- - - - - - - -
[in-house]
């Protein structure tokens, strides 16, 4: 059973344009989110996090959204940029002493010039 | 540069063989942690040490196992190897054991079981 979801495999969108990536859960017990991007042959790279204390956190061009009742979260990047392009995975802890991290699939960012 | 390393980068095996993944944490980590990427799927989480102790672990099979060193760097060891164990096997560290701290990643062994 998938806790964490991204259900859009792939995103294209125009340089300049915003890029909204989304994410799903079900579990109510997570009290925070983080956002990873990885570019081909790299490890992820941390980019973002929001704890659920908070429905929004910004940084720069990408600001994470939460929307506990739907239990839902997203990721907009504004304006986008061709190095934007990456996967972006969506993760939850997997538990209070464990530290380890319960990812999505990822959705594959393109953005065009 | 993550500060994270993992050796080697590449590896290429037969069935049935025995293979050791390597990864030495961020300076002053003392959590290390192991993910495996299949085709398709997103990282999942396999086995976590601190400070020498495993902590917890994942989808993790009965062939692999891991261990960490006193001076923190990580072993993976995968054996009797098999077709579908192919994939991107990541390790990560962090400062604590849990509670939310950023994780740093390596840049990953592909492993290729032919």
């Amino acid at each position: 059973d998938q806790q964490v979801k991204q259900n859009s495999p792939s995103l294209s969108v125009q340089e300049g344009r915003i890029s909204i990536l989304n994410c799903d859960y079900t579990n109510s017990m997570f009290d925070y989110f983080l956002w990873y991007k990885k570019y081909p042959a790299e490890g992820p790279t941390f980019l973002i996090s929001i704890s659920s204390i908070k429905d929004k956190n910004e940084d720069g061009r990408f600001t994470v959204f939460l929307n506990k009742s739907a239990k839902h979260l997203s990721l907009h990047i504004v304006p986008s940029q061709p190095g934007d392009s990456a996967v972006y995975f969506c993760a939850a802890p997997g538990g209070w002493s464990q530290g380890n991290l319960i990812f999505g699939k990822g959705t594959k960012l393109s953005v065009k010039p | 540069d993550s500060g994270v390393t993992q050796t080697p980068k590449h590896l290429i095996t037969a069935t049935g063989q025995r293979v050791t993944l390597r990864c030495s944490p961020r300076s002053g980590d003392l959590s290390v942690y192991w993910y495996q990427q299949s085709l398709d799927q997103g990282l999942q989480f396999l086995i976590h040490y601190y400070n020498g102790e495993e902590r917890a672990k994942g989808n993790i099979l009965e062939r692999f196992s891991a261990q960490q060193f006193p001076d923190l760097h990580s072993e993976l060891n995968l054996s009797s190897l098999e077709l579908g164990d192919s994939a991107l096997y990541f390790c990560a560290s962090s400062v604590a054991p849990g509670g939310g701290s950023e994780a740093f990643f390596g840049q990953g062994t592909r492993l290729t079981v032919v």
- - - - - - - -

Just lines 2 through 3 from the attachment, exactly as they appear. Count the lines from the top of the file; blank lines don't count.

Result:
């Protein structure tokens, strides 16, 4: 059973344009989110996090959204940029002493010039 | 540069063989942690040490196992190897054991079981 979801495999969108990536859960017990991007042959790279204390956190061009009742979260990047392009995975802890991290699939960012 | 390393980068095996993944944490980590990427799927989480102790672990099979060193760097060891164990096997560290701290990643062994 998938806790964490991204259900859009792939995103294209125009340089300049915003890029909204989304994410799903079900579990109510997570009290925070983080956002990873990885570019081909790299490890992820941390980019973002929001704890659920908070429905929004910004940084720069990408600001994470939460929307506990739907239990839902997203990721907009504004304006986008061709190095934007990456996967972006969506993760939850997997538990209070464990530290380890319960990812999505990822959705594959393109953005065009 | 993550500060994270993992050796080697590449590896290429037969069935049935025995293979050791390597990864030495961020300076002053003392959590290390192991993910495996299949085709398709997103990282999942396999086995976590601190400070020498495993902590917890994942989808993790009965062939692999891991261990960490006193001076923190990580072993993976995968054996009797098999077709579908192919994939991107990541390790990560962090400062604590849990509670939310950023994780740093390596840049990953592909492993290729032919």
């Amino acid at each position: 059973d998938q806790q964490v979801k991204q259900n859009s495999p792939s995103l294209s969108v125009q340089e300049g344009r915003i890029s909204i990536l989304n994410c799903d859960y079900t579990n109510s017990m997570f009290d925070y989110f983080l956002w990873y991007k990885k570019y081909p042959a790299e490890g992820p790279t941390f980019l973002i996090s929001i704890s659920s204390i908070k429905d929004k956190n910004e940084d720069g061009r990408f600001t994470v959204f939460l929307n506990k009742s739907a239990k839902h979260l997203s990721l907009h990047i504004v304006p986008s940029q061709p190095g934007d392009s990456a996967v972006y995975f969506c993760a939850a802890p997997g538990g209070w002493s464990q530290g380890n991290l319960i990812f999505g699939k990822g959705t594959k960012l393109s953005v065009k010039p | 540069d993550s500060g994270v390393t993992q050796t080697p980068k590449h590896l290429i095996t037969a069935t049935g063989q025995r293979v050791t993944l390597r990864c030495s944490p961020r300076s002053g980590d003392l959590s290390v942690y192991w993910y495996q990427q299949s085709l398709d799927q997103g990282l999942q989480f396999l086995i976590h040490y601190y400070n020498g102790e495993e902590r917890a672990k994942g989808n993790i099979l009965e062939r692999f196992s891991a261990q960490q060193f006193p001076d923190l760097h990580s072993e993976l060891n995968l054996s009797s190897l098999e077709l579908g164990d192919s994939a991107l096997y990541f390790c990560a560290s962090s400062v604590a054991p849990g509670g939310g701290s950023e994780a740093f990643f390596g840049q990953g062994t592909r492993l290729t079981v032919v």